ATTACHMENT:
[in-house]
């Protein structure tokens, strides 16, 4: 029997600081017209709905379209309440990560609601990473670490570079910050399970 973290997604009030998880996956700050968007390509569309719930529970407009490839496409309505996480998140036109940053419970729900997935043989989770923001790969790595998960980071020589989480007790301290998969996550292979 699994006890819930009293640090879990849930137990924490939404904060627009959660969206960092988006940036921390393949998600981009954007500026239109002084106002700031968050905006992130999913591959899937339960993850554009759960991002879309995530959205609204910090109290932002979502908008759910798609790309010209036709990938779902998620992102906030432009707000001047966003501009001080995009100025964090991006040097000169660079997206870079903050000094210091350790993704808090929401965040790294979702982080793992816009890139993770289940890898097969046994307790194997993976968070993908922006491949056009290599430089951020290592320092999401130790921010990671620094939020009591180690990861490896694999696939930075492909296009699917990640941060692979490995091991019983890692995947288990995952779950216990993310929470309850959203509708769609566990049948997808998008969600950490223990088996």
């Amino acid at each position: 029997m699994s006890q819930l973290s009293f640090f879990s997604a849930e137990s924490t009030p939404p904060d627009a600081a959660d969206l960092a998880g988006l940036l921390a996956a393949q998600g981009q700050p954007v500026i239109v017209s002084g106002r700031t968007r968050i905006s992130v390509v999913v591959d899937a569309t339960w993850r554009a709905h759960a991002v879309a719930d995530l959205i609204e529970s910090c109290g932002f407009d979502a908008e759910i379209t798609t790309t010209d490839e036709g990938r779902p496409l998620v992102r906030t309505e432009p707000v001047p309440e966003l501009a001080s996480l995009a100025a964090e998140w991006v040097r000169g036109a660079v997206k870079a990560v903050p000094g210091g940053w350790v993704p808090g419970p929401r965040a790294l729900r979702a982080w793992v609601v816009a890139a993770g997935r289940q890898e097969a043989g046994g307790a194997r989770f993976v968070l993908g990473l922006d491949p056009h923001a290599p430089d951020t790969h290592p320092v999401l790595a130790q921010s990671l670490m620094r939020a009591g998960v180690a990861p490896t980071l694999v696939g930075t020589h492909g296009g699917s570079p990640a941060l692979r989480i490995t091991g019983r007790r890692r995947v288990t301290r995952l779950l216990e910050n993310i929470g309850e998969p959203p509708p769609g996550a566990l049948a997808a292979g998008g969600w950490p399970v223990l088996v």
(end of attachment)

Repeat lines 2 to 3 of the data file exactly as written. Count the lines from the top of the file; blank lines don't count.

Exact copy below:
């Protein structure tokens, strides 16, 4: 029997600081017209709905379209309440990560609601990473670490570079910050399970 973290997604009030998880996956700050968007390509569309719930529970407009490839496409309505996480998140036109940053419970729900997935043989989770923001790969790595998960980071020589989480007790301290998969996550292979 699994006890819930009293640090879990849930137990924490939404904060627009959660969206960092988006940036921390393949998600981009954007500026239109002084106002700031968050905006992130999913591959899937339960993850554009759960991002879309995530959205609204910090109290932002979502908008759910798609790309010209036709990938779902998620992102906030432009707000001047966003501009001080995009100025964090991006040097000169660079997206870079903050000094210091350790993704808090929401965040790294979702982080793992816009890139993770289940890898097969046994307790194997993976968070993908922006491949056009290599430089951020290592320092999401130790921010990671620094939020009591180690990861490896694999696939930075492909296009699917990640941060692979490995091991019983890692995947288990995952779950216990993310929470309850959203509708769609566990049948997808998008969600950490223990088996």
């Amino acid at each position: 029997m699994s006890q819930l973290s009293f640090f879990s997604a849930e137990s924490t009030p939404p904060d627009a600081a959660d969206l960092a998880g988006l940036l921390a996956a393949q998600g981009q700050p954007v500026i239109v017209s002084g106002r700031t968007r968050i905006s992130v390509v999913v591959d899937a569309t339960w993850r554009a709905h759960a991002v879309a719930d995530l959205i609204e529970s910090c109290g932002f407009d979502a908008e759910i379209t798609t790309t010209d490839e036709g990938r779902p496409l998620v992102r906030t309505e432009p707000v001047p309440e966003l501009a001080s996480l995009a100025a964090e998140w991006v040097r000169g036109a660079v997206k870079a990560v903050p000094g210091g940053w350790v993704p808090g419970p929401r965040a790294l729900r979702a982080w793992v609601v816009a890139a993770g997935r289940q890898e097969a043989g046994g307790a194997r989770f993976v968070l993908g990473l922006d491949p056009h923001a290599p430089d951020t790969h290592p320092v999401l790595a130790q921010s990671l670490m620094r939020a009591g998960v180690a990861p490896t980071l694999v696939g930075t020589h492909g296009g699917s570079p990640a941060l692979r989480i490995t091991g019983r007790r890692r995947v288990t301290r995952l779950l216990e910050n993310i929470g309850e998969p959203p509708p769609g996550a566990l049948a997808a292979g998008g969600w950490p399970v223990l088996v």